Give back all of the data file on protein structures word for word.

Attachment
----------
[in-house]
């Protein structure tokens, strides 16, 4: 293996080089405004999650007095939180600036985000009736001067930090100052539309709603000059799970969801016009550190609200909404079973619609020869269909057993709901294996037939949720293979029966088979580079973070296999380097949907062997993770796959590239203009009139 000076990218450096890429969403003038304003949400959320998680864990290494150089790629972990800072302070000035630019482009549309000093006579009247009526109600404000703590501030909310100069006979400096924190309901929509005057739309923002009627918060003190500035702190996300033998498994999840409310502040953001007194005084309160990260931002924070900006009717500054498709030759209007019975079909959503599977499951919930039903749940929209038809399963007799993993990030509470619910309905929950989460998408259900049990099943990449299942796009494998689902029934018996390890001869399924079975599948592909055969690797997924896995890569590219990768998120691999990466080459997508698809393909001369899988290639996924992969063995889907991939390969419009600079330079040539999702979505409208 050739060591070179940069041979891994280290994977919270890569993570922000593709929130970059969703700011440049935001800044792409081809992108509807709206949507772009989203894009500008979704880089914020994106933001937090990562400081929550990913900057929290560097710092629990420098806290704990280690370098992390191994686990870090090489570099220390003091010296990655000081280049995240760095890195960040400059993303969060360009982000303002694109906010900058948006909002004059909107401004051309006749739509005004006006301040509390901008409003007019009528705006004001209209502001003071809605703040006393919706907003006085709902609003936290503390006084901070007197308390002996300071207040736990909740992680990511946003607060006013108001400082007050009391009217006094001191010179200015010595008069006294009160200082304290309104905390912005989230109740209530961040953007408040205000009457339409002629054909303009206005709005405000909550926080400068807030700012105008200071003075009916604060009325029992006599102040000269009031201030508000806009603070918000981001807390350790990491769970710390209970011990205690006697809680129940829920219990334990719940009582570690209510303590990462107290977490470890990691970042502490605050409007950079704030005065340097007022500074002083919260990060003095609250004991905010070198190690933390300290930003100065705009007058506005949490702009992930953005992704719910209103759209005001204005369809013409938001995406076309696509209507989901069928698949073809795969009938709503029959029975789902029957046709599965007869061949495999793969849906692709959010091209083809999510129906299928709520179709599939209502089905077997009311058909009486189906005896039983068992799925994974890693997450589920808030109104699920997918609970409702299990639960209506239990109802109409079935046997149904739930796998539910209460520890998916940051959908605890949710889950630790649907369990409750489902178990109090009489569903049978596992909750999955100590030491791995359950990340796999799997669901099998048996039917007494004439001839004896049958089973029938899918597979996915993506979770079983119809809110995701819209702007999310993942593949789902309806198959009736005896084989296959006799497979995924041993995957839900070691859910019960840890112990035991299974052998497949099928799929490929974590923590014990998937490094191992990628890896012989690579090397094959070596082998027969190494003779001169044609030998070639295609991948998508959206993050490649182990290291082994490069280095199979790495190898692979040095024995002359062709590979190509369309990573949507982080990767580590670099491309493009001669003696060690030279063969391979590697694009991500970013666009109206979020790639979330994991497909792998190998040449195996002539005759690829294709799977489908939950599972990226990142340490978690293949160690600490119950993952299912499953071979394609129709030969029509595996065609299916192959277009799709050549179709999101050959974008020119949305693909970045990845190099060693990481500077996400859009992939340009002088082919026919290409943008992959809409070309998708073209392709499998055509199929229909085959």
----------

[in-house]
């Protein structure tokens, strides 16, 4: 293996080089405004999650007095939180600036985000009736001067930090100052539309709603000059799970969801016009550190609200909404079973619609020869269909057993709901294996037939949720293979029966088979580079973070296999380097949907062997993770796959590239203009009139 000076990218450096890429969403003038304003949400959320998680864990290494150089790629972990800072302070000035630019482009549309000093006579009247009526109600404000703590501030909310100069006979400096924190309901929509005057739309923002009627918060003190500035702190996300033998498994999840409310502040953001007194005084309160990260931002924070900006009717500054498709030759209007019975079909959503599977499951919930039903749940929209038809399963007799993993990030509470619910309905929950989460998408259900049990099943990449299942796009494998689902029934018996390890001869399924079975599948592909055969690797997924896995890569590219990768998120691999990466080459997508698809393909001369899988290639996924992969063995889907991939390969419009600079330079040539999702979505409208 050739060591070179940069041979891994280290994977919270890569993570922000593709929130970059969703700011440049935001800044792409081809992108509807709206949507772009989203894009500008979704880089914020994106933001937090990562400081929550990913900057929290560097710092629990420098806290704990280690370098992390191994686990870090090489570099220390003091010296990655000081280049995240760095890195960040400059993303969060360009982000303002694109906010900058948006909002004059909107401004051309006749739509005004006006301040509390901008409003007019009528705006004001209209502001003071809605703040006393919706907003006085709902609003936290503390006084901070007197308390002996300071207040736990909740992680990511946003607060006013108001400082007050009391009217006094001191010179200015010595008069006294009160200082304290309104905390912005989230109740209530961040953007408040205000009457339409002629054909303009206005709005405000909550926080400068807030700012105008200071003075009916604060009325029992006599102040000269009031201030508000806009603070918000981001807390350790990491769970710390209970011990205690006697809680129940829920219990334990719940009582570690209510303590990462107290977490470890990691970042502490605050409007950079704030005065340097007022500074002083919260990060003095609250004991905010070198190690933390300290930003100065705009007058506005949490702009992930953005992704719910209103759209005001204005369809013409938001995406076309696509209507989901069928698949073809795969009938709503029959029975789902029957046709599965007869061949495999793969849906692709959010091209083809999510129906299928709520179709599939209502089905077997009311058909009486189906005896039983068992799925994974890693997450589920808030109104699920997918609970409702299990639960209506239990109802109409079935046997149904739930796998539910209460520890998916940051959908605890949710889950630790649907369990409750489902178990109090009489569903049978596992909750999955100590030491791995359950990340796999799997669901099998048996039917007494004439001839004896049958089973029938899918597979996915993506979770079983119809809110995701819209702007999310993942593949789902309806198959009736005896084989296959006799497979995924041993995957839900070691859910019960840890112990035991299974052998497949099928799929490929974590923590014990998937490094191992990628890896012989690579090397094959070596082998027969190494003779001169044609030998070639295609991948998508959206993050490649182990290291082994490069280095199979790495190898692979040095024995002359062709590979190509369309990573949507982080990767580590670099491309493009001669003696060690030279063969391979590697694009991500970013666009109206979020790639979330994991497909792998190998040449195996002539005759690829294709799977489908939950599972990226990142340490978690293949160690600490119950993952299912499953071979394609129709030969029509595996065609299916192959277009799709050549179709999101050959974008020119949305693909970045990845190099060693990481500077996400859009992939340009002088082919026919290409943008992959809409070309998708073209392709499998055509199929229909085959």